Send to

Choose Destination
J Pathol. 1991 Apr;163(4):329-36.

Apoptosis induced by mild hyperthermia in human and murine tumour cell lines: a study using electron microscopy and DNA gel electrophoresis.

Author information

Department of Pathology, University of Queensland Medical School, Herston, Australia.


Mild hyperthermia is known to enhance apoptosis in a range of normal and neoplastic cell populations. Studies of tumours previously shown to respond to heating in this manner might be expected to provide insights not only into the mechanism of hyperthermic cell killing, but also into the apoptotic process in general. In the present study, cell death induced by 43 degrees C heating for 30 min in two human Burkitt's lymphoma lines, BM 13674 and WW1, and in murine mastocytoma P-815 x 2.1 was found to be exclusively apoptotic in type, identification being based on light and electron microscopic appearances and on the presence of internucleosomal cleavage of DNA into fragments that are multiples of 180-200 base pairs, which was demonstrated by agarose gel electrophoresis. The heat-induced apoptosis was prevented by the presence of zinc sulphate, an inhibitor of the endonuclease considered to be responsible for the DNA cleavage, but was not suppressed by the protein synthesis inhibitor cycloheximide. The findings question the validity of the widely held view that active protein synthesis is an invariable prerequisite for the execution of apoptosis. It is suggested that an inositol triphosphate-mediated increase in cytosolic Ca2+, resulting from limited membrane damage, might be the critical event responsible for activation of apoptosis by mild hyperthermia.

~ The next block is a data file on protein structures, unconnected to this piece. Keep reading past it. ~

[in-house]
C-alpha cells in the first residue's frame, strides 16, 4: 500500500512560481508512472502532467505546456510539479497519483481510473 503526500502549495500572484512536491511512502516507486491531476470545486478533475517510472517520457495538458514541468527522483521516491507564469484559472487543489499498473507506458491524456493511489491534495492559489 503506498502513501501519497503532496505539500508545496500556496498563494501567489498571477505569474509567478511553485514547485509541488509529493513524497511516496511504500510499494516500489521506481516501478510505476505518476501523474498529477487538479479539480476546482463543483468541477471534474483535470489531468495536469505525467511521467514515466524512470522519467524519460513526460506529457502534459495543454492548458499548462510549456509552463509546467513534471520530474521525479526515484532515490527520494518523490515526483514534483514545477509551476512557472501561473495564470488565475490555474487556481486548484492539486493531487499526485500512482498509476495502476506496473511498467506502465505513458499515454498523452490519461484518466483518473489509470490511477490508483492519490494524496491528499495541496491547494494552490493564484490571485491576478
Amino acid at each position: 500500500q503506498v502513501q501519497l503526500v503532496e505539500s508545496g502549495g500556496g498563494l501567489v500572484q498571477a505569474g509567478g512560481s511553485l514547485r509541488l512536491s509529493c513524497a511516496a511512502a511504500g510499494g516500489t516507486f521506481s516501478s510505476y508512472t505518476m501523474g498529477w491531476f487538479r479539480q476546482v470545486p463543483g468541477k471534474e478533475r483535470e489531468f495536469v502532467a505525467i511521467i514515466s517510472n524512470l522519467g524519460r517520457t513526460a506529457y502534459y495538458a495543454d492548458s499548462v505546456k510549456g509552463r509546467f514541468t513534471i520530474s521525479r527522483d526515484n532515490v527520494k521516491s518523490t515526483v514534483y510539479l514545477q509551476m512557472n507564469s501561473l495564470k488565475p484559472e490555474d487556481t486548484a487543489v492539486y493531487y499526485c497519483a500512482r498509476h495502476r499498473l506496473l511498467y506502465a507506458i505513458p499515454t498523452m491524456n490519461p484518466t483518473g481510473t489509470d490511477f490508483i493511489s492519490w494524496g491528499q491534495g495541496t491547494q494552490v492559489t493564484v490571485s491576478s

[Indexed for MEDLINE]

Supplemental Content

Full text links

Icon for Wiley
Loading ...
Support Center